The Humble Zoom: Ford Escort ZX2 Data File

By Staff Writer
Jul 18, 2018 | Ford | Posted in Buyer's Guides , Features | From the May 2013 issue | Never miss an article

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Story by Alan Cesar • Photos as Credited

The United States never really got the world’s best Ford Escorts. Cars like the RS200 rally homologation bundle of insanity, the Escort RS Cosworth rally homologation bundle of insanity, and the rear-drive RS1800 rally champion bundles of insanity gave the nameplate a truly incredible pedigree that has no relation to the street cars we saw stateside.

Instead, America’s first Escorts coincided with what the rest of the world knew as the model’s third generation. Introduced in 1981, these were front-wheel-drive economy cars with lackluster performance, poor build quality, bad suspension geometry and milquetoast styling. Ford somehow sold zillions of these things; together with the Taurus, the Escort is responsible for the company’s success through the 1980s.

Fast-forward to 1997. The new-in-1991, Mazda-based Escort has just received a major refresh and been totally divorced from its also-updated Protegé cousin. The CVH engine—the letters denote its Compound Valve angle and Hemispherical combustion chamber, not the more apt “considerable vibration and harshness”—increased from 1.9 to 2.0 liters.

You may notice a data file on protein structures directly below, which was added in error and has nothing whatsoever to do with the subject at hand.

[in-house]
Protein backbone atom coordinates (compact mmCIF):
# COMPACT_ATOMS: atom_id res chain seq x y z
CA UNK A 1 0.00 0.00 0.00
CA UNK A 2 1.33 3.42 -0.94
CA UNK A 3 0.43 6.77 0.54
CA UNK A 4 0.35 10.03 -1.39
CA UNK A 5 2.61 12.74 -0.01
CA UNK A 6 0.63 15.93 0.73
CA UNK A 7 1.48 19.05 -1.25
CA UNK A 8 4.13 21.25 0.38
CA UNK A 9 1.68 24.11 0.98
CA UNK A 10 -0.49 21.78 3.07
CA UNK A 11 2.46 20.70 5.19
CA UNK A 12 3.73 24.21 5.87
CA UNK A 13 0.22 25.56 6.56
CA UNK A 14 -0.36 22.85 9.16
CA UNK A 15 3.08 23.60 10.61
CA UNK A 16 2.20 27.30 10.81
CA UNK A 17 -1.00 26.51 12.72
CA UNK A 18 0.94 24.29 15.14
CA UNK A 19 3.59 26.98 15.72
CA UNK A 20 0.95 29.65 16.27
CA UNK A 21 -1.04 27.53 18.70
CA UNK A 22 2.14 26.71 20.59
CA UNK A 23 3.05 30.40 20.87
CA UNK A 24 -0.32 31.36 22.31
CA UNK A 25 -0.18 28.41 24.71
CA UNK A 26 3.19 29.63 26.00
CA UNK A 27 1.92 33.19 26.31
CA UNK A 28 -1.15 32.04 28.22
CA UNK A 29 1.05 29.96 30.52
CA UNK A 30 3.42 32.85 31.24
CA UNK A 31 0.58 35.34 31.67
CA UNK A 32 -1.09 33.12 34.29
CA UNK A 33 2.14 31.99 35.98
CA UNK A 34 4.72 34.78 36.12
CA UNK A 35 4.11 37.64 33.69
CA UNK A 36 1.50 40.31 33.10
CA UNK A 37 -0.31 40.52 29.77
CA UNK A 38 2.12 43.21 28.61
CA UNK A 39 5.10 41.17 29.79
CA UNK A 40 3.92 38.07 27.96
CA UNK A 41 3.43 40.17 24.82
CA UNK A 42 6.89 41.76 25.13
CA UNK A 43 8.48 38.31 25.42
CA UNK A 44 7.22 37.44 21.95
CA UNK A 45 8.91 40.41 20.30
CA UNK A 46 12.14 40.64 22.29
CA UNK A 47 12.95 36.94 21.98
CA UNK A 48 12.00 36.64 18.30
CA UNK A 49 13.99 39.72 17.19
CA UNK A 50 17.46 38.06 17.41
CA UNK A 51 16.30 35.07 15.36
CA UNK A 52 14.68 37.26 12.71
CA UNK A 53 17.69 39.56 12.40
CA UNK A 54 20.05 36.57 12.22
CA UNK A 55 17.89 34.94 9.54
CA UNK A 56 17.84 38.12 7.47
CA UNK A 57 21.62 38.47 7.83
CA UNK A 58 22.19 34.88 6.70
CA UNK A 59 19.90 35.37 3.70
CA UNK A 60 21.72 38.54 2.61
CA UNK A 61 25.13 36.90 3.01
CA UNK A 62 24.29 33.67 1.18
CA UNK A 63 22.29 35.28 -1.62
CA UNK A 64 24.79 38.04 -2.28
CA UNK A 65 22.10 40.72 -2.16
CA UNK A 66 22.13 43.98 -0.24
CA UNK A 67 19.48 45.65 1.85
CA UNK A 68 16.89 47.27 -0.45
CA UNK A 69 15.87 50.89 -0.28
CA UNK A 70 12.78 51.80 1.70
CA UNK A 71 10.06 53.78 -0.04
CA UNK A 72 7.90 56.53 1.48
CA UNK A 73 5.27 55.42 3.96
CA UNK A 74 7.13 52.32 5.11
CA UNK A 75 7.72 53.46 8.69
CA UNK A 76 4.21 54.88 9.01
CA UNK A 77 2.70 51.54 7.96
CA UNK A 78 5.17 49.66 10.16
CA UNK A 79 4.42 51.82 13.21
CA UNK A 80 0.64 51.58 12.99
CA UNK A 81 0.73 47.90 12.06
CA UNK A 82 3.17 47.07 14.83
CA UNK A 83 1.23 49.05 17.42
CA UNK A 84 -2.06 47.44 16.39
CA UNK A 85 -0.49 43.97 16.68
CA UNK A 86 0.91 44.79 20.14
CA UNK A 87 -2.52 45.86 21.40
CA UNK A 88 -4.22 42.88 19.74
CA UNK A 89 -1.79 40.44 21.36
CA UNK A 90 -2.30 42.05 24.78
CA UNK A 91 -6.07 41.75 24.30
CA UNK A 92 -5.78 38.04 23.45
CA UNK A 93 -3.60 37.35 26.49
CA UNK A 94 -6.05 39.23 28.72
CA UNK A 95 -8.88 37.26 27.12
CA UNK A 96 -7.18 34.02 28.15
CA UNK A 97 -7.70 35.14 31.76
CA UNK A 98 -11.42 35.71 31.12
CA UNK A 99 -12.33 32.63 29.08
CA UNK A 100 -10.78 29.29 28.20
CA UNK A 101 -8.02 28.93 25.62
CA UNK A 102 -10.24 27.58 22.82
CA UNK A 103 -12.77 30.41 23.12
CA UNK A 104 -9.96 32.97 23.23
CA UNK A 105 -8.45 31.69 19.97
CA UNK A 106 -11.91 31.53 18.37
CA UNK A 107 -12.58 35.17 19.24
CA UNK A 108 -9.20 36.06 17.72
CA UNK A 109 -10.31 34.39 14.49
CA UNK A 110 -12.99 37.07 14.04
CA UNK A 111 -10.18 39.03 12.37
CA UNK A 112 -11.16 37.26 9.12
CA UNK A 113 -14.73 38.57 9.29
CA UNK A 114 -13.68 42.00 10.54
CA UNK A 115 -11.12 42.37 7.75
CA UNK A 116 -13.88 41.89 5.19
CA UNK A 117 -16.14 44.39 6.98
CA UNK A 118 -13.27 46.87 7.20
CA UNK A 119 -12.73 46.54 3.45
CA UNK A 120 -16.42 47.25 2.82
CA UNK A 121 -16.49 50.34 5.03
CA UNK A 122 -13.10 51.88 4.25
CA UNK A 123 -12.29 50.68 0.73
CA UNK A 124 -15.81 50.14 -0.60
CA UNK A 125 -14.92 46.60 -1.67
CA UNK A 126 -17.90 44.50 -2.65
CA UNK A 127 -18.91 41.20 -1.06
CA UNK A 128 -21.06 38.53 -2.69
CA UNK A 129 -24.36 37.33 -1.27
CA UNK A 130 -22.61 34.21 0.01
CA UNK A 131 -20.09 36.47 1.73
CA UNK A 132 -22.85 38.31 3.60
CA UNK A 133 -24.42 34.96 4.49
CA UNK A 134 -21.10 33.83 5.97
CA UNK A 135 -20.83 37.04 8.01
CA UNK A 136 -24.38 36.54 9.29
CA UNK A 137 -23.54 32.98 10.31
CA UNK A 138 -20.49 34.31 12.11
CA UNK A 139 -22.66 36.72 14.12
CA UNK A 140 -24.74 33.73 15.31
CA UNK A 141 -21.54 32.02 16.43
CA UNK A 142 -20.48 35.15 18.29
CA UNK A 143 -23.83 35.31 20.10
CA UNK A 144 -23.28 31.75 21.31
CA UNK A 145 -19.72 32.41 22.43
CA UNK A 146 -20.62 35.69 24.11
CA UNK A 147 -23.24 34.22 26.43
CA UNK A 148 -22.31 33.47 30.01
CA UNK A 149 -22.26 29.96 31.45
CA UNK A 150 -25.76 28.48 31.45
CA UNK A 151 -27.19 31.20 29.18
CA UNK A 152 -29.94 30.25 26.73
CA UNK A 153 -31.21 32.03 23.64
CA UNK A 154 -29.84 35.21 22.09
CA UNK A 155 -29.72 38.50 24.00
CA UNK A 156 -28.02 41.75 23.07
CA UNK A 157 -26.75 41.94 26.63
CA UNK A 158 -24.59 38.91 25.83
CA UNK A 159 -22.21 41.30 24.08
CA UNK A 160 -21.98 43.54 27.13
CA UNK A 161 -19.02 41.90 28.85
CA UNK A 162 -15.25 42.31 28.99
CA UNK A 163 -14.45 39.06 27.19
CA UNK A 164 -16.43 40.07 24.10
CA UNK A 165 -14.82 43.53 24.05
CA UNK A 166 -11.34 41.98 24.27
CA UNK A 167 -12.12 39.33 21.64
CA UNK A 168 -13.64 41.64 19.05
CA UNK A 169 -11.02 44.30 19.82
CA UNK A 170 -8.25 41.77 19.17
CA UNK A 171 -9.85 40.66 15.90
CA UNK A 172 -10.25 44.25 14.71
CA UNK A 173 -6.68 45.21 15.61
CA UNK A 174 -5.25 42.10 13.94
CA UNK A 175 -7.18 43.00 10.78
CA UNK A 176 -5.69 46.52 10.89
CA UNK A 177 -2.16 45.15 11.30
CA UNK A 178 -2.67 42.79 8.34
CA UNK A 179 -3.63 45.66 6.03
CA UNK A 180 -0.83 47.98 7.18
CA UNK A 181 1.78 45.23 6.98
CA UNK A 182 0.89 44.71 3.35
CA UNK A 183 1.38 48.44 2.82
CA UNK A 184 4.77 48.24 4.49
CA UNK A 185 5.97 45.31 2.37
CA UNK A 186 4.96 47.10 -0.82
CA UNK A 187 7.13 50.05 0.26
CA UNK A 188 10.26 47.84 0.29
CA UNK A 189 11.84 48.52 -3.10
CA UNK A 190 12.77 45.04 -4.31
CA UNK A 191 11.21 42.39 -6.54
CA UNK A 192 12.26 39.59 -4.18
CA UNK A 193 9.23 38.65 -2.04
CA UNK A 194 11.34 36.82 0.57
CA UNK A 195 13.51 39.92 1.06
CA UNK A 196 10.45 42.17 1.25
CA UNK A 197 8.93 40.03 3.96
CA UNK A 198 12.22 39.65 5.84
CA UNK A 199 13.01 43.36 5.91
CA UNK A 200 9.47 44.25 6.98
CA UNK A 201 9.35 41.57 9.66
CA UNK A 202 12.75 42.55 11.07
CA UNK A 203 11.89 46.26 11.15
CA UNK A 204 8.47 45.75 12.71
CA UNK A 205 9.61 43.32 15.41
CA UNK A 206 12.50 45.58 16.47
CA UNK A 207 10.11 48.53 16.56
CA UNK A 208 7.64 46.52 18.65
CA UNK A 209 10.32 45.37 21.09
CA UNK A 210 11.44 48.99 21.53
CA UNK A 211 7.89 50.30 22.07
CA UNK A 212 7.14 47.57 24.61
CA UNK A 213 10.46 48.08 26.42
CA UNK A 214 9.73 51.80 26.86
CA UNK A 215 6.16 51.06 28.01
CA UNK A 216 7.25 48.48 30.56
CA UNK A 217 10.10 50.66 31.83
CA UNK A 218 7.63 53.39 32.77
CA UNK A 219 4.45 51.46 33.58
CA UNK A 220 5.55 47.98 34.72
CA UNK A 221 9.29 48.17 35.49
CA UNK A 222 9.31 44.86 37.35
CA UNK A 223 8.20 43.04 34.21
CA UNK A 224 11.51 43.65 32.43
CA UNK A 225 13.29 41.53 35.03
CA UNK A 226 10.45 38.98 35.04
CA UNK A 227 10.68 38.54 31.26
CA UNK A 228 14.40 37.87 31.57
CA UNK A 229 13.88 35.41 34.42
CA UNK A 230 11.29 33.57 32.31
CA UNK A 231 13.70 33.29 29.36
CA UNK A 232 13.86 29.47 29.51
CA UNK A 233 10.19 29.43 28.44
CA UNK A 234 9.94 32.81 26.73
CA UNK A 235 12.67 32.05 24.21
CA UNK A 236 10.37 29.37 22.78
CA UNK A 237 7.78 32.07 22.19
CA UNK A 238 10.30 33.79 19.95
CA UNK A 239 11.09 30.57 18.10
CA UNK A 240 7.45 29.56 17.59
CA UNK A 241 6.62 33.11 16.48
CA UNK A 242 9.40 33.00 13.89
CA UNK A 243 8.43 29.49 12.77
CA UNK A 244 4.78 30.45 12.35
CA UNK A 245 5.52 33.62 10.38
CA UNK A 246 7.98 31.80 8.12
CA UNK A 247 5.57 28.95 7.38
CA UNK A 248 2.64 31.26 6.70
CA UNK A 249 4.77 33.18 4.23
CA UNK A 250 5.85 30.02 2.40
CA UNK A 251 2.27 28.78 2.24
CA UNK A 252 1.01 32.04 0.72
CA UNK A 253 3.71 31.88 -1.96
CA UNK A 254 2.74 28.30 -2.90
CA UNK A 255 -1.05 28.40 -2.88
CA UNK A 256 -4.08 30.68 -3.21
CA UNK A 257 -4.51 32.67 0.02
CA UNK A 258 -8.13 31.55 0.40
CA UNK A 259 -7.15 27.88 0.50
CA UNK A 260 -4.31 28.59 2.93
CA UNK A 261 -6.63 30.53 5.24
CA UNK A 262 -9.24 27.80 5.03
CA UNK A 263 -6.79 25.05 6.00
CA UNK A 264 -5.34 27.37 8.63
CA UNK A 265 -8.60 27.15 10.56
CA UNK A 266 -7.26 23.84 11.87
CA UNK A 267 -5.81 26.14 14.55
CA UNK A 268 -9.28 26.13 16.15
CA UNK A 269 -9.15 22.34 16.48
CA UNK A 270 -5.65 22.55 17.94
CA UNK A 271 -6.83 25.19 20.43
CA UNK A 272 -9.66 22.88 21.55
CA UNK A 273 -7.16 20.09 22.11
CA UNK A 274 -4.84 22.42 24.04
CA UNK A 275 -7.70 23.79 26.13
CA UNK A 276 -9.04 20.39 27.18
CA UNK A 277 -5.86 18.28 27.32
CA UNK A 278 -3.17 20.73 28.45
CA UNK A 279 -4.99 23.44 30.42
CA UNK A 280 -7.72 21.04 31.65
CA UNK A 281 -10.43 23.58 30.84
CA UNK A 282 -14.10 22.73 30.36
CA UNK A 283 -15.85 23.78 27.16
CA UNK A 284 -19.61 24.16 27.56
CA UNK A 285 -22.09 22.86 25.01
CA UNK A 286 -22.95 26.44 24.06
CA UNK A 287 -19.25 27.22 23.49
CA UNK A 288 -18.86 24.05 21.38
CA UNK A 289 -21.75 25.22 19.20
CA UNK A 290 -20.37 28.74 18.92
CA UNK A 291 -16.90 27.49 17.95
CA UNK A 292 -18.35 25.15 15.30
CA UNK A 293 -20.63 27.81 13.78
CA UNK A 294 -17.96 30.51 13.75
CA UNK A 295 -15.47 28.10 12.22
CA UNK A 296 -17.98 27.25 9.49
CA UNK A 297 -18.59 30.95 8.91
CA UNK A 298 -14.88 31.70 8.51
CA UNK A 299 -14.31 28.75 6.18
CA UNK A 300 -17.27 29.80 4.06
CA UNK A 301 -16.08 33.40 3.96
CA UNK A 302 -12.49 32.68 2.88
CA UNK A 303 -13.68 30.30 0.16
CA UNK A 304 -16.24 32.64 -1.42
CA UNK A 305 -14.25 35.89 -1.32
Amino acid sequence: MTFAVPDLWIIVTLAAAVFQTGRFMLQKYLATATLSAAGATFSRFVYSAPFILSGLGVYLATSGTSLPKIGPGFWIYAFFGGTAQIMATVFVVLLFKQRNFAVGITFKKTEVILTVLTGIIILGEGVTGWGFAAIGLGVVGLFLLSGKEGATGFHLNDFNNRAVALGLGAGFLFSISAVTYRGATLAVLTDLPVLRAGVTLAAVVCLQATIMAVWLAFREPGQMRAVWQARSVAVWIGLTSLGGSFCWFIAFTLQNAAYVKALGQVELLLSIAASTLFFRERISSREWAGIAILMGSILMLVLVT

The Mazda BP-powered Escort GT—essentially a hatchback version of the Mazda Protegé LX—disappeared in 1996, and performance Escorts took a brief hiatus. For 1998, Ford introduced the Escort ZX2, a coupe version with unique sheet metal and a 2-liter twin-cam engine. We had previously seen that Zeta-family engine in the Ford Contour and Mercury Mystique cousins.

Its variable cam timing on the exhaust side is tuned mostly to eliminate the need for an EGR system, but the cam profile is more aggressive than that of the Focus that eventually replaced the Escort. Output is 130 horses and 127 ft.-lbs.—similar horsepower but a 10-percent torque bump over the Mazda-powered GT.

Front suspension remained relatively unchanged, though a bit more bracing was added to the K-member. The rear strut arrangement saw more substantial revisions. The longitudinal links became longer, decreasing the camber change through its travel, and toe adjustment was added to both sides. For braking, the ZX2 used the same disc/drum arrangement as lesser Escorts.